Back to School: McKinney-Vento Liaisons Help Children Who Are Homeless
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Children who are homeless face numerous challenges both outside and inside the classroom. Liaisons funded under the McKinney-Vento Act help children who are homeless access the services they need to succeed. As children across the nation prepare to go back to school, the HRC takes a closer look at two innovative McKinney-Vento liaison programs.
As summer draws to a close, children and families across the nation are preparing to go back to school. But what about children and families who are homeless? Who helps them to navigate the public school system?
The McKinney-Vento Homeless Assistance Act, reauthorized in January 2002, requires each school district to select a staff member to serve as a liaison between homeless students and the school system. McKinney-Vento liaisons are charged with identifying homeless students, enrolling them in school, connecting students to services to help them succeed, and working with parents to understand the child’s educational rights.
A stable place to attend school can help mitigate the impact of homelessness upon a child. Liaisons play a critical role in helping students to access the services they need to be successful in school.
How do different school districts help children who are homeless? What are some models for a successful McKinney-Vento liaison program? In Richmond, California and Albuquerque, New Mexico, school districts are creating innovative and effective programs and partnerships to help children and families.
Richmond, California suffers from high crime rates and a cash-strapped school district. Many students come from low-income families, and face numerous challenges outside the classroom. The city’s school district, the West Contra Costa Unified School District has created a Families in Transition (FIT) program, run by the district’s McKinney-Vento educational liaison.
The FIT program works intensively and collaboratively with the local community. “They are our eyes and ears,” explains Jeri Cohen, Project Coordinator. “Sitting in the office won’t teach me anything. The community needs to know me and I need to know them.”
The FIT program provides an outreach worker who works out of a community-based organization in the center of the city. This makes it easy for him to meet with families. Whenever possible, he connects with families in person rather than over the phone or mail – even just to deliver bus tickets or new information.
Direct personal contact helps him to establish and maintain strong relationships in the community, where he also lives. Outreach efforts are targeted directly to families, and also to those who may encounter families experiencing homelessness. Once students are identified, the FIT program monitors children’s attendance and grades. If a child begins to struggle, they talk with parents right away.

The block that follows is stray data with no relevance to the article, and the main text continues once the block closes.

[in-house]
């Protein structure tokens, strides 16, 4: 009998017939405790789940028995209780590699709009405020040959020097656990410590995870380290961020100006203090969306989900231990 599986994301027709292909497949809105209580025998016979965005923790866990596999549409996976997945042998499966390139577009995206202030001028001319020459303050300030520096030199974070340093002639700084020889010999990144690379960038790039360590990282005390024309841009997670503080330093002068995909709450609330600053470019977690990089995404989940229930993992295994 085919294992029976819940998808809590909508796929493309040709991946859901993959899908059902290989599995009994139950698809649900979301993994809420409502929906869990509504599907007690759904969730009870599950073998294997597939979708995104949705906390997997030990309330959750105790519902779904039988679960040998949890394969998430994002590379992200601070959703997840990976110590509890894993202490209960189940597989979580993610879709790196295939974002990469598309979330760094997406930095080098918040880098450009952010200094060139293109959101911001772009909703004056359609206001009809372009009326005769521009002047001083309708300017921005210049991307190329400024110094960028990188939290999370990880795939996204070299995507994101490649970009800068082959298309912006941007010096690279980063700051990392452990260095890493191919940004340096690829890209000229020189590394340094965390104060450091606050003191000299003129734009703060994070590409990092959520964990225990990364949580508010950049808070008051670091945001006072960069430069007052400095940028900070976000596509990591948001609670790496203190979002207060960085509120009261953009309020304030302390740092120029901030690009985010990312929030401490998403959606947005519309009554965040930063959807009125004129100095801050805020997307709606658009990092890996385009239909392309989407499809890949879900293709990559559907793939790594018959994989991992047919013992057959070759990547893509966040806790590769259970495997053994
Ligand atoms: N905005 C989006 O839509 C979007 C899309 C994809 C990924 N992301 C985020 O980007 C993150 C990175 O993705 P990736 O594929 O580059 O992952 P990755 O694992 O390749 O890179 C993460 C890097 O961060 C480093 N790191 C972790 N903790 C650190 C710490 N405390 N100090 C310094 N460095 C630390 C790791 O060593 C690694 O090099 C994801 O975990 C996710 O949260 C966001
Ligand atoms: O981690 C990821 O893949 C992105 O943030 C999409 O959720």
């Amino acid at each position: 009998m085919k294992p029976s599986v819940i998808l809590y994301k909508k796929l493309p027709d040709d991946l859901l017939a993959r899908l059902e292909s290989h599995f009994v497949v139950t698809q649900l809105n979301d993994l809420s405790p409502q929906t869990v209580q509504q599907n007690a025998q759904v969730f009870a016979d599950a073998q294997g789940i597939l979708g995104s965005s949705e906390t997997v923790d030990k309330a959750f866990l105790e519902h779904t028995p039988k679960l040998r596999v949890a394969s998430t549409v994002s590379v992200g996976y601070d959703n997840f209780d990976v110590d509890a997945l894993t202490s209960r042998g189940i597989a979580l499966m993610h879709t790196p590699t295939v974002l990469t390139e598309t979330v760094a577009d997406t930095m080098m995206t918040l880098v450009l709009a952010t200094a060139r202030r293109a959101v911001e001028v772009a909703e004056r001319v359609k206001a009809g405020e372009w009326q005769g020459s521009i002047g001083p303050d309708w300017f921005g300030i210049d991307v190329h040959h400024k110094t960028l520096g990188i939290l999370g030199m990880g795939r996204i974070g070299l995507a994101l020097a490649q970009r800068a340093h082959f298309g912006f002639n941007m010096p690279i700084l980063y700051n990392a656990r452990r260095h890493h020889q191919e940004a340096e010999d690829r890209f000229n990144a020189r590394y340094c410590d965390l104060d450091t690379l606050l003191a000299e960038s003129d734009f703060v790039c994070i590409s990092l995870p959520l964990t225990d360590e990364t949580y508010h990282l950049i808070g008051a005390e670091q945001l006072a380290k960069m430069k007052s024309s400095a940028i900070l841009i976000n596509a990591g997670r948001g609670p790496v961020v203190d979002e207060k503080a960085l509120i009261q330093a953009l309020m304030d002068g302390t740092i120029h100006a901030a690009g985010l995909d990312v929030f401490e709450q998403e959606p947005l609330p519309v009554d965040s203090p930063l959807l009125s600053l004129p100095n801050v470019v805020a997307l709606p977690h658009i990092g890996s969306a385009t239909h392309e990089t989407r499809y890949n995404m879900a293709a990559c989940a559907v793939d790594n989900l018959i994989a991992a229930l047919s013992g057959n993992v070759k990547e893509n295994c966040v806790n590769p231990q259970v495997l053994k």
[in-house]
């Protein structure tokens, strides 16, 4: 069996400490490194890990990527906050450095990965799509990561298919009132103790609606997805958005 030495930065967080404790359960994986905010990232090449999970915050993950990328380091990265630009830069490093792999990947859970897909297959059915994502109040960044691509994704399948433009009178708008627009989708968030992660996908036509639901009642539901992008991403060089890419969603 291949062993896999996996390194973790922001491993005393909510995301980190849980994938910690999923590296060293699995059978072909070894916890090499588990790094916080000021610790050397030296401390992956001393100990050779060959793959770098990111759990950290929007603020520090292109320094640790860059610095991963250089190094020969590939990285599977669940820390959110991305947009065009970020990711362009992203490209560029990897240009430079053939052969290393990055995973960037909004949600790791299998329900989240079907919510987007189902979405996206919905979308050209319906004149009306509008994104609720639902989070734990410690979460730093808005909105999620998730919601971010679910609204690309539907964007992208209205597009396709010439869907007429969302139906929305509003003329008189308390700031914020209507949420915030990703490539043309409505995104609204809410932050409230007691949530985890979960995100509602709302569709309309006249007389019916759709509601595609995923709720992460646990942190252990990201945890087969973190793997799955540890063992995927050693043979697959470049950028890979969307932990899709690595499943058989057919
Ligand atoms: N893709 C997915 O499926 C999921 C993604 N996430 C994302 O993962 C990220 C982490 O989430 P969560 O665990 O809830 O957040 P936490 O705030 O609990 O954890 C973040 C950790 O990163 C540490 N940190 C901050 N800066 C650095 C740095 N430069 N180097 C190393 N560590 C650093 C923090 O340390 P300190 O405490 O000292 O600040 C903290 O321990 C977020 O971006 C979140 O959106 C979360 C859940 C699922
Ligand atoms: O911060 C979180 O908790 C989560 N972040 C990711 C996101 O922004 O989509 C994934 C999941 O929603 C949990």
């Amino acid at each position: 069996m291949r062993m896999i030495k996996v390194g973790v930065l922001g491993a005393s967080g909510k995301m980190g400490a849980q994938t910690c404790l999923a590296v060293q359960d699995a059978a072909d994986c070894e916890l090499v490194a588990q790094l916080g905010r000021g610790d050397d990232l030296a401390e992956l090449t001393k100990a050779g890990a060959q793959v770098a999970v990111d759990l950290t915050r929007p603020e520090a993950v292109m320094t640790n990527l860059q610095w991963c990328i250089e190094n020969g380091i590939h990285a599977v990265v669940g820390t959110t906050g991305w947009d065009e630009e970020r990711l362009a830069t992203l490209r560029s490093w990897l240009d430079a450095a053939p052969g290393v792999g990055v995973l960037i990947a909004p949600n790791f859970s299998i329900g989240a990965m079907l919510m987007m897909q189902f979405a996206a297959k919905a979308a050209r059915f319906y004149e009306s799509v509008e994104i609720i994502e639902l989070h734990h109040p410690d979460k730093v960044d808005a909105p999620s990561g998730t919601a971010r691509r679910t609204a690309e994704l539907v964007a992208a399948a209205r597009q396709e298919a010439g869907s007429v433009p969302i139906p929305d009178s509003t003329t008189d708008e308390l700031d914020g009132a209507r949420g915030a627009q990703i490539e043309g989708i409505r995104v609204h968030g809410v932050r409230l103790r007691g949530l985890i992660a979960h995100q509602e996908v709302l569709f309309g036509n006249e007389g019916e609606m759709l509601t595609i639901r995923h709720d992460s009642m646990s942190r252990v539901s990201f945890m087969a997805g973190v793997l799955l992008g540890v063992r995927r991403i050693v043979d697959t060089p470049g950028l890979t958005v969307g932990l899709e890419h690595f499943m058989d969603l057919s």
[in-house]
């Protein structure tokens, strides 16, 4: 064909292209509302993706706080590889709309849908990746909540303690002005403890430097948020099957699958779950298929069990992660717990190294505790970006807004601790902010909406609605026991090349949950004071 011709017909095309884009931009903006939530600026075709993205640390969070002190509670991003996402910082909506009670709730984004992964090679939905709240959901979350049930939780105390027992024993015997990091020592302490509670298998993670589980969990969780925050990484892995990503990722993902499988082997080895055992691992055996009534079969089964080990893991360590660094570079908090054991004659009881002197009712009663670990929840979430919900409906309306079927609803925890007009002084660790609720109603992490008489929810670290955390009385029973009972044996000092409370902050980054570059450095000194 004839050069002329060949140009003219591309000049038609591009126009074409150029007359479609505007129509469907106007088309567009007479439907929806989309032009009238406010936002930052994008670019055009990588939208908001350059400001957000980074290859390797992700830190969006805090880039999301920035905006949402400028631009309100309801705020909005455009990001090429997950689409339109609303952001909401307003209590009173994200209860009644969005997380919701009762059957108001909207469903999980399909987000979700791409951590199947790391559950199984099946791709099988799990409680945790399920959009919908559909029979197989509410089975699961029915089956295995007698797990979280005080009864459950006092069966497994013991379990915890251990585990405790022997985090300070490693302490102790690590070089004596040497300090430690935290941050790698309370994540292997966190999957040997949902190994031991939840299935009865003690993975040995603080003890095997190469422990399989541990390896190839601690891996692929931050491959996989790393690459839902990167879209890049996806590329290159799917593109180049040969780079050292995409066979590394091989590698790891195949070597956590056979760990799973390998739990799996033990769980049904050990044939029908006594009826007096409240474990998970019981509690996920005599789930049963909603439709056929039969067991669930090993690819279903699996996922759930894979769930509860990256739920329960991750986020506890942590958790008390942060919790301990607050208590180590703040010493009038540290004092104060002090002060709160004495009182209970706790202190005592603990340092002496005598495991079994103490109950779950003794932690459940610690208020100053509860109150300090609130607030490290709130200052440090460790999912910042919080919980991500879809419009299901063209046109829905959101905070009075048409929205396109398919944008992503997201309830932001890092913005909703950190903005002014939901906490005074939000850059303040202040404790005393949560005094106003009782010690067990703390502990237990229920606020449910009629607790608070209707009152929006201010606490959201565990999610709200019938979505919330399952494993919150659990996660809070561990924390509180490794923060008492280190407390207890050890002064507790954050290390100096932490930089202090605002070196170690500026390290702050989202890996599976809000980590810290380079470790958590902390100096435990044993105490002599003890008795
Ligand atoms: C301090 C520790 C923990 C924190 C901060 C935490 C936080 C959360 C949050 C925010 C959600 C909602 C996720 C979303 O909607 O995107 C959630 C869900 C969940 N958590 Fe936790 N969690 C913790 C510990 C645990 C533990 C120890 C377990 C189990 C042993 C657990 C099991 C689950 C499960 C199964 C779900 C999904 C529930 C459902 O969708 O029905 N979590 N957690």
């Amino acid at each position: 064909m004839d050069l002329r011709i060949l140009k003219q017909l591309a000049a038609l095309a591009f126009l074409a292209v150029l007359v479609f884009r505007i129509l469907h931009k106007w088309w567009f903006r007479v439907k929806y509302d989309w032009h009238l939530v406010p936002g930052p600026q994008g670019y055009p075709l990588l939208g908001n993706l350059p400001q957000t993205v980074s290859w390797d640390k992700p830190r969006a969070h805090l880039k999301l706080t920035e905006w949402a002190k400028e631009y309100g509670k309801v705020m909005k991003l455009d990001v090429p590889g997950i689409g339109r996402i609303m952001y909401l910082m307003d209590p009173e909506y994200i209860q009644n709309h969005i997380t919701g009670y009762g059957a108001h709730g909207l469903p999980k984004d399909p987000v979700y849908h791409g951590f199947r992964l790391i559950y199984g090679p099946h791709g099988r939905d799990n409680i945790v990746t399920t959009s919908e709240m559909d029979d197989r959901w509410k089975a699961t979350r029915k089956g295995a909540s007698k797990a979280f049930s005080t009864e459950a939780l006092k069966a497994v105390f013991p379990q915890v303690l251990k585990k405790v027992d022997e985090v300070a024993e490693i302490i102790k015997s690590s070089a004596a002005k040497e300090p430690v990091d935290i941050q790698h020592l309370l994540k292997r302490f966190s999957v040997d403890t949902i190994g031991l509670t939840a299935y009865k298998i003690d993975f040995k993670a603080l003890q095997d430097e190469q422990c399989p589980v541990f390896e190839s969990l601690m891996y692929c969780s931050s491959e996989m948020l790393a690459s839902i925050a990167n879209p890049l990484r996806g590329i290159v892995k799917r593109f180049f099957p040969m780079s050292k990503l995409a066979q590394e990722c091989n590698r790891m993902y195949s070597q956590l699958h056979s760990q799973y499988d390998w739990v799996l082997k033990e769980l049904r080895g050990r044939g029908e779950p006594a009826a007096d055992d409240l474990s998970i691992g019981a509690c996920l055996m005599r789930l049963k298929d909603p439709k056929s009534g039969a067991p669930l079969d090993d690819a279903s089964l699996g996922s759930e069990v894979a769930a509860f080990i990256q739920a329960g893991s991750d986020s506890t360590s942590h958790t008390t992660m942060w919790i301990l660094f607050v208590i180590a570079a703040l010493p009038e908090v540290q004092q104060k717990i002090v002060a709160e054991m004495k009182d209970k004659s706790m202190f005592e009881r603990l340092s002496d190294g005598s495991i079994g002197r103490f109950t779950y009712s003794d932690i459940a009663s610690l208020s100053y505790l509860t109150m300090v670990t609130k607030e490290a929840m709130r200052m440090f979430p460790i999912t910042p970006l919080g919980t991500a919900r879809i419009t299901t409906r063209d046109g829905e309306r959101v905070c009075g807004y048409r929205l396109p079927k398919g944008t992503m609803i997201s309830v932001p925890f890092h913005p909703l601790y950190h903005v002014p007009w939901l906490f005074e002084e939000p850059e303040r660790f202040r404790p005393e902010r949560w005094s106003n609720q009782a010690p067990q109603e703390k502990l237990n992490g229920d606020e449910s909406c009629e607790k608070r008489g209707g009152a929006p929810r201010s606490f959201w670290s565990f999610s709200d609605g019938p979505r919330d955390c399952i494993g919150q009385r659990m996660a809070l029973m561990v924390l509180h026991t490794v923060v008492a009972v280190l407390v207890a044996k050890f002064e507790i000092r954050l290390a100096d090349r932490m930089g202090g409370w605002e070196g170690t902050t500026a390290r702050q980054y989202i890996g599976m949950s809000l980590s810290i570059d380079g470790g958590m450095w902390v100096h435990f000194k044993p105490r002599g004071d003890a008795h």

Community collaborations also give FIT staff a wide range of referral options for families who are homeless and families exiting homelessness. This includes referrals to services provided by community-based organizations, the Title I Office, child and family services, county services, the departments of public health and mental health, as well as the Mayor’s office.
In New Mexico, the Albuquerque Public School district is the state’s largest school district, and one of the largest in the entire nation. To help children who are homeless, the district uses Title I funding from the U.S. Department of Education. This money is earmarked for improving the academic achievement of disadvantaged students.
Over the past fifteen years, the Albuquerque Public School’s Title I Homeless Project has created partnerships with community agencies that provide case management, crisis intervention, and health services, including dental care. “When we began this work, we went to the community and started talking about the needs of our students,” says Helen Fox, Title I Homeless Project Liaison. “The community has been tremendously supportive.”
In response to high dropout rates between the ninth and tenth grades, the Title I Homeless Project created a support group for ninth-graders. In 2007, nearly all of the high school students who were homeless graduated from Albuquerque public high schools.
While most of the funding for their work comes through Title I and a McKinney-Vento sub grant, the team has also received numerous grants to supplement their programs. This funding helps them to offer summer programs and a career program for middle school students. Another innovative program is a twice-weekly tutoring program that includes transportation back to where the student is staying and a discounted dinner provided by a local restaurant.
West Contra Costa Unified School District and Albuquerque Public Schools are just two examples of how McKinney liaisons are working with communities to improve the educational experiences of students who are homeless. Community partnerships and outreach are key ways to engage multiple partners to work together to help students who are homeless succeed.
Click here to learn more about the Families In Transition program of the West Contra Costa Unified School District.
Click here to learn more about the Albuquerque Public Schools District’s Title I Homeless Project.
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